November 2018


Chief medical editor’s corner of the world
Astigmatism matters

by Eric Donnenfeld, MD, EyeWorld Chief Medical Editor

Eric Donnenfeld, MD

“Our goal as refractive cataract surgeons is not to merely give patients vision they will tolerate but to exceed expectations.”

The extraordinary advances in improving the safety of cataract surgery over the last decades have completely changed the perception of this procedure. Not too long ago, for most patients, cataract surgery was considered the defining moment of old age with an associated fear of a high risk of complications, loss of quality vision, and high postoperative astigmatism. Aphakic spectacles have given way to tremendous advances in IOL technology and intracapsular and extracapsular surgical technique, and their related high risk of complications has been replaced by phacoemulsification and femtosecond laser technology for some. A-scans and older IOL calculation formulas have been replaced by optical biometry and fourth-generation formulas. Previously, cataract surgery was performed when a patient could no longer function. Today, improving quality of life is the yardstick we use for discussing the option of cataract surgery. Cataract surgery for many patients is a modern fountain of youth.
For many ophthalmologists and their patients, the rate-limiting step to modern refractive cataract surgery is astigmatism management. From my perspective, post-surgical astigmatism has very little redeeming value. Some may argue that a small amount of with-the-rule astigmatism provides increased depth of field at near. However, in all cases post-surgical astigmatism reduces quality of vision at distance. The loss of quality of vision occurs with all IOLs but is significantly greater with presbyopic IOLs. There are three corneal sources of post-surgical astigmatism: preoperative anterior corneal astigmatism, preoperative posterior corneal astigmatism, and surgically induced corneal astigmatism. In addition, a tilted IOL or a malpositioned toric IOL may induce postoperative astigmatism. We now have better measuring devices for evaluating cylinder preoperatively and intraoperatively as well as new techniques for treating astigmatism postoperatively.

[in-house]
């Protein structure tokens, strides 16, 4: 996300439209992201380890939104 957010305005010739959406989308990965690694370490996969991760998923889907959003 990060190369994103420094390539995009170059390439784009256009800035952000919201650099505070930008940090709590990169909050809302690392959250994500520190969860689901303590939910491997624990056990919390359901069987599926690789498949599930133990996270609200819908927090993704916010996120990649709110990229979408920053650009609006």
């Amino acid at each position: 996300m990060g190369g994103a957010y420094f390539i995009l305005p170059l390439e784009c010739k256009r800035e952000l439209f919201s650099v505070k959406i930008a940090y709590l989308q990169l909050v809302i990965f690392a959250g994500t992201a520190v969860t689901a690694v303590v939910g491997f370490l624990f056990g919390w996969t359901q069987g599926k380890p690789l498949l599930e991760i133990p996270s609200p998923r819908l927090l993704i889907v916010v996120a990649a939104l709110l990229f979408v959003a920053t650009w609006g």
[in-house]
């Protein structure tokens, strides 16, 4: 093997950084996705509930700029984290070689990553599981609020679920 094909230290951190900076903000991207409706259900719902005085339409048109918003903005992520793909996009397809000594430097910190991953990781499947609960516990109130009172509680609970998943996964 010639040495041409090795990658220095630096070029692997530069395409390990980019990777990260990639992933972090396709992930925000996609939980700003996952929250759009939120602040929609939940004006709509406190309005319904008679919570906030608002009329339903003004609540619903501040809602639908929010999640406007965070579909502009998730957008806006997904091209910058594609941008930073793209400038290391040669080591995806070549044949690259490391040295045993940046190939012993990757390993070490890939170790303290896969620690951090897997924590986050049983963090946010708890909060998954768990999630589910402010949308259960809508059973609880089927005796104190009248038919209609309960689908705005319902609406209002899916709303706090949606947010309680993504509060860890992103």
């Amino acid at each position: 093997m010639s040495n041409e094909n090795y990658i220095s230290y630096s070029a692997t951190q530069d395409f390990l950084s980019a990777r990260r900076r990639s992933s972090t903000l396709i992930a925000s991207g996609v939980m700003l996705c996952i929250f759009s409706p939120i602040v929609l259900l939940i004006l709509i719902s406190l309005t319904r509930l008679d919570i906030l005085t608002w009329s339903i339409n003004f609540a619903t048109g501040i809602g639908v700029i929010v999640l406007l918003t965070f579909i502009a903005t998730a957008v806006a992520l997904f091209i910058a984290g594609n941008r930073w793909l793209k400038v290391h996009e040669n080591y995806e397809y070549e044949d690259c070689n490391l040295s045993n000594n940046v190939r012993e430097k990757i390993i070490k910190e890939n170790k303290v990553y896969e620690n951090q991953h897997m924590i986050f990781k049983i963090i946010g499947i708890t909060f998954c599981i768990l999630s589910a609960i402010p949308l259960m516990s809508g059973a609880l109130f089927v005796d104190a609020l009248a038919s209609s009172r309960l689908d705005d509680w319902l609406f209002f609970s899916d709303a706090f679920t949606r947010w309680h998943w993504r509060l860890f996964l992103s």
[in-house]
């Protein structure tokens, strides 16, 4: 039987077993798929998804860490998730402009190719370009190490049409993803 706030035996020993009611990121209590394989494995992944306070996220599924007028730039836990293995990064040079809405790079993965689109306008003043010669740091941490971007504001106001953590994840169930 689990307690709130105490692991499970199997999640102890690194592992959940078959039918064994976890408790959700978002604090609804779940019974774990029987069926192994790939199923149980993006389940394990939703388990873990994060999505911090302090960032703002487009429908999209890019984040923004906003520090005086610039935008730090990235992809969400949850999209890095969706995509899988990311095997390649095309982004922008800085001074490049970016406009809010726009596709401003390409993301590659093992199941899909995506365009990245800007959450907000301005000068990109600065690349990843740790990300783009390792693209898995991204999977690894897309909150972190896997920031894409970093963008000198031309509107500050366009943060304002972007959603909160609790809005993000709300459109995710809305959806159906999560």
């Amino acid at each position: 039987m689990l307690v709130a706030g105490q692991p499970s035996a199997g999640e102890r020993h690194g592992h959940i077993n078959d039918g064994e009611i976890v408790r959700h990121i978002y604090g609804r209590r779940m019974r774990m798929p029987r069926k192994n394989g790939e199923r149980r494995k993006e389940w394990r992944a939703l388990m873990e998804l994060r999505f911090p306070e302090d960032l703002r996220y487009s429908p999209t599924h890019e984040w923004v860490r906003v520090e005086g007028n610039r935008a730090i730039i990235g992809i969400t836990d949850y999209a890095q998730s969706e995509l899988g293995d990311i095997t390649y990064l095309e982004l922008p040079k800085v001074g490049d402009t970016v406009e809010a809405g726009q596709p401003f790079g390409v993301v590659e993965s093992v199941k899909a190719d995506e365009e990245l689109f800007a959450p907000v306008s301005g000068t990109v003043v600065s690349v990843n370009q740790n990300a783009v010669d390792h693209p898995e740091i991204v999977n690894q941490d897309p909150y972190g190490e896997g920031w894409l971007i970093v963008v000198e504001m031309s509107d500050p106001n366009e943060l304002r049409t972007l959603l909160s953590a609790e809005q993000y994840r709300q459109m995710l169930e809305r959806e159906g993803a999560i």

Statistically, 50% of our cataract surgery patients have 0.75 D of astigmatism or more.1 I have found that most patients can tolerate postoperative astigmatism of 0.50 D or less, but there are some patients who are more visually demanding that require treatment for even half a diopter. Most of us would not want a pair of glasses that was off by half a diopter. Why shouldn’t refractive cataract surgery patients be equally demanding? Our goal as refractive cataract surgeons is not to merely give patients vision they will tolerate but to exceed expectations. For this reason, I often find myself fine tuning cataract patients who have good results with even half a diopter of residual cylinder.
A common belief about refractive cataract surgery is that patients will tolerate small refractive errors after cataract surgery. In fact, nothing could be further from the truth. Patients with presbyopia-correcting IOLs are more sensitive to even minor refractive errors and especially residual astigmatism. If we want to offer refractive cataract surgery, we have to be able to hit our mark surgically and be willing and able to treat small amounts of post-surgical cylinder. For some patients I have simply developed a zero-tolerance policy when it comes to residual astigmatism.
Most of us realize that patients have higher expectations of their cataract surgery and are more demanding than ever before. I think this is a good thing. Ophthalmologists who successfully transition from cataract to refractive cataract surgery do so because they pay attention to the details that improve their patients’ visual outcomes. For many of us, this means learning to effectively prevent and treat astigmatism.


1. Ferrer-Blasco T, et al. Prevalence of corneal astigmatism before cataract surgery. J Cataract Refract Surg. 2009;35:70–5.

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